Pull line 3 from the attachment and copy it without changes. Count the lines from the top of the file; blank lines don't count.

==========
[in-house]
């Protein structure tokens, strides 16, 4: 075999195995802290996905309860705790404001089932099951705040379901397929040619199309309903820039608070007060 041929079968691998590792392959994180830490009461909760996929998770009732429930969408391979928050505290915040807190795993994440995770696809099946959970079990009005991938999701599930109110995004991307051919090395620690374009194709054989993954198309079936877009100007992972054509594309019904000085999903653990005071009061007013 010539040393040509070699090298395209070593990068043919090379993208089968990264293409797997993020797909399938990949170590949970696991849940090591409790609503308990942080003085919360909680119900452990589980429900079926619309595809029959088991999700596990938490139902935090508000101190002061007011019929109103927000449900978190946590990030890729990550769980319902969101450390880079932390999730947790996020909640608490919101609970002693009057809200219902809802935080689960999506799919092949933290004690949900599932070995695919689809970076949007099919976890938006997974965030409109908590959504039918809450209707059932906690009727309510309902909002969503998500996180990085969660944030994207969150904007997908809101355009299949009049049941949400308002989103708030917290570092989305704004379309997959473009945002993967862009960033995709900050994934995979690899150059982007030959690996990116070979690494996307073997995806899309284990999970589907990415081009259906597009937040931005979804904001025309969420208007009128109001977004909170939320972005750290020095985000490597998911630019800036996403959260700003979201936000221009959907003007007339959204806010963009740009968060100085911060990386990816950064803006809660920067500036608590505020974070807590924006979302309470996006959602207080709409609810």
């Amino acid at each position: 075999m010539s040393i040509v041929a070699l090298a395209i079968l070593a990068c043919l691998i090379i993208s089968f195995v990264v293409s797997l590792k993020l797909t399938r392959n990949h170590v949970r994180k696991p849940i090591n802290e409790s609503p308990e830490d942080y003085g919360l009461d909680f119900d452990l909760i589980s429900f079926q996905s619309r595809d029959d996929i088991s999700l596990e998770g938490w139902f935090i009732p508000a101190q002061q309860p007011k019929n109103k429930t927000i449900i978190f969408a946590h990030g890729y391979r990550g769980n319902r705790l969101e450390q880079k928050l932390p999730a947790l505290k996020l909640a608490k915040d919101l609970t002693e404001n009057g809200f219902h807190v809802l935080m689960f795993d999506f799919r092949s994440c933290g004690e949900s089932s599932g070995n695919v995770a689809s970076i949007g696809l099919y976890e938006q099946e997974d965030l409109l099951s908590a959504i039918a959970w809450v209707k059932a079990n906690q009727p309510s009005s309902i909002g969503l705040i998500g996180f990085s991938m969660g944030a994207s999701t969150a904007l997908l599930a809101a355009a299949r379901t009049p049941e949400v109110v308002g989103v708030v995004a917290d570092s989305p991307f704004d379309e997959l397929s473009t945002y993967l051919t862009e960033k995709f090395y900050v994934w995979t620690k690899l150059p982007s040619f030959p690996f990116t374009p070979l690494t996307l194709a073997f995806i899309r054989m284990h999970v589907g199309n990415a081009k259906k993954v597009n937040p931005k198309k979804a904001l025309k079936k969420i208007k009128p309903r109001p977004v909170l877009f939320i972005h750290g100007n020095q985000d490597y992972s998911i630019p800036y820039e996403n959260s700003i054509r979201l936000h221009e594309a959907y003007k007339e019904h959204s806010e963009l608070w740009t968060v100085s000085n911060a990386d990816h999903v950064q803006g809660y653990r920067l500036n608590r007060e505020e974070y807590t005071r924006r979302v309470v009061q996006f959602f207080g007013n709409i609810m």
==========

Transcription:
């Amino acid at each position: 075999m010539s040393i040509v041929a070699l090298a395209i079968l070593a990068c043919l691998i090379i993208s089968f195995v990264v293409s797997l590792k993020l797909t399938r392959n990949h170590v949970r994180k696991p849940i090591n802290e409790s609503p308990e830490d942080y003085g919360l009461d909680f119900d452990l909760i589980s429900f079926q996905s619309r595809d029959d996929i088991s999700l596990e998770g938490w139902f935090i009732p508000a101190q002061q309860p007011k019929n109103k429930t927000i449900i978190f969408a946590h990030g890729y391979r990550g769980n319902r705790l969101e450390q880079k928050l932390p999730a947790l505290k996020l909640a608490k915040d919101l609970t002693e404001n009057g809200f219902h807190v809802l935080m689960f795993d999506f799919r092949s994440c933290g004690e949900s089932s599932g070995n695919v995770a689809s970076i949007g696809l099919y976890e938006q099946e997974d965030l409109l099951s908590a959504i039918a959970w809450v209707k059932a079990n906690q009727p309510s009005s309902i909002g969503l705040i998500g996180f990085s991938m969660g944030a994207s999701t969150a904007l997908l599930a809101a355009a299949r379901t009049p049941e949400v109110v308002g989103v708030v995004a917290d570092s989305p991307f704004d379309e997959l397929s473009t945002y993967l051919t862009e960033k995709f090395y900050v994934w995979t620690k690899l150059p982007s040619f030959p690996f990116t374009p070979l690494t996307l194709a073997f995806i899309r054989m284990h999970v589907g199309n990415a081009k259906k993954v597009n937040p931005k198309k979804a904001l025309k079936k969420i208007k009128p309903r109001p977004v909170l877009f939320i972005h750290g100007n020095q985000d490597y992972s998911i630019p800036y820039e996403n959260s700003i054509r979201l936000h221009e594309a959907y003007k007339e019904h959204s806010e963009l608070w740009t968060v100085s000085n911060a990386d990816h999903v950064q803006g809660y653990r920067l500036n608590r007060e505020e974070y807590t005071r924006r979302v309470v009061q996006f959602f207080g007013n709409i609810m």